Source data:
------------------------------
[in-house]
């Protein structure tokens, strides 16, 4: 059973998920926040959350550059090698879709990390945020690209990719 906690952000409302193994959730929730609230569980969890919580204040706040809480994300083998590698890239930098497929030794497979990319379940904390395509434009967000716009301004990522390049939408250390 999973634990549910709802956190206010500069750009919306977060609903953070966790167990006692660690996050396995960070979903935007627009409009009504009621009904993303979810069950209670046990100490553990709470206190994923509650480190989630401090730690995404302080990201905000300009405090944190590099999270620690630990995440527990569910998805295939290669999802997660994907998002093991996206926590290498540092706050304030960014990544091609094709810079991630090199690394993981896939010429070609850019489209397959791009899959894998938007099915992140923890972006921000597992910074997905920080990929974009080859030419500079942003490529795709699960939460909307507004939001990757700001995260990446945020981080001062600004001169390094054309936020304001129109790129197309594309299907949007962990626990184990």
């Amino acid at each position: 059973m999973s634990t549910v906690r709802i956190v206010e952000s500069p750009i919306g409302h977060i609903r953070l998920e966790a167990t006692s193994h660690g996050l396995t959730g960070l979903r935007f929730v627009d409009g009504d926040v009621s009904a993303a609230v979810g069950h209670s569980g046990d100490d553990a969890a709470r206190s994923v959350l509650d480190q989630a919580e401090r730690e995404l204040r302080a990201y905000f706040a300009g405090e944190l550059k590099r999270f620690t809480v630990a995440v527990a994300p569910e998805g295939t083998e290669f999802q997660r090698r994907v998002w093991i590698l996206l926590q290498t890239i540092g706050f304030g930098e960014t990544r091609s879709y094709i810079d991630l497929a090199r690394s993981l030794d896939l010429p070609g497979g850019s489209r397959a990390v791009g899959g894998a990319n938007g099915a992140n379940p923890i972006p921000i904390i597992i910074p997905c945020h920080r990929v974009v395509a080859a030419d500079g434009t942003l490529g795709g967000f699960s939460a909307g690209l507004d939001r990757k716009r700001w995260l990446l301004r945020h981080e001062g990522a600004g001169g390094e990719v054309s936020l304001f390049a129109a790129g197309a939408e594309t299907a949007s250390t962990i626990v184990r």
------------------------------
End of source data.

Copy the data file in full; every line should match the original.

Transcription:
[in-house]
């Protein structure tokens, strides 16, 4: 059973998920926040959350550059090698879709990390945020690209990719 906690952000409302193994959730929730609230569980969890919580204040706040809480994300083998590698890239930098497929030794497979990319379940904390395509434009967000716009301004990522390049939408250390 999973634990549910709802956190206010500069750009919306977060609903953070966790167990006692660690996050396995960070979903935007627009409009009504009621009904993303979810069950209670046990100490553990709470206190994923509650480190989630401090730690995404302080990201905000300009405090944190590099999270620690630990995440527990569910998805295939290669999802997660994907998002093991996206926590290498540092706050304030960014990544091609094709810079991630090199690394993981896939010429070609850019489209397959791009899959894998938007099915992140923890972006921000597992910074997905920080990929974009080859030419500079942003490529795709699960939460909307507004939001990757700001995260990446945020981080001062600004001169390094054309936020304001129109790129197309594309299907949007962990626990184990």
């Amino acid at each position: 059973m999973s634990t549910v906690r709802i956190v206010e952000s500069p750009i919306g409302h977060i609903r953070l998920e966790a167990t006692s193994h660690g996050l396995t959730g960070l979903r935007f929730v627009d409009g009504d926040v009621s009904a993303a609230v979810g069950h209670s569980g046990d100490d553990a969890a709470r206190s994923v959350l509650d480190q989630a919580e401090r730690e995404l204040r302080a990201y905000f706040a300009g405090e944190l550059k590099r999270f620690t809480v630990a995440v527990a994300p569910e998805g295939t083998e290669f999802q997660r090698r994907v998002w093991i590698l996206l926590q290498t890239i540092g706050f304030g930098e960014t990544r091609s879709y094709i810079d991630l497929a090199r690394s993981l030794d896939l010429p070609g497979g850019s489209r397959a990390v791009g899959g894998a990319n938007g099915a992140n379940p923890i972006p921000i904390i597992i910074p997905c945020h920080r990929v974009v395509a080859a030419d500079g434009t942003l490529g795709g967000f699960s939460a909307g690209l507004d939001r990757k716009r700001w995260l990446l301004r945020h981080e001062g990522a600004g001169g390094e990719v054309s936020l304001f390049a129109a790129g197309a939408e594309t299907a949007s250390t962990i626990v184990r």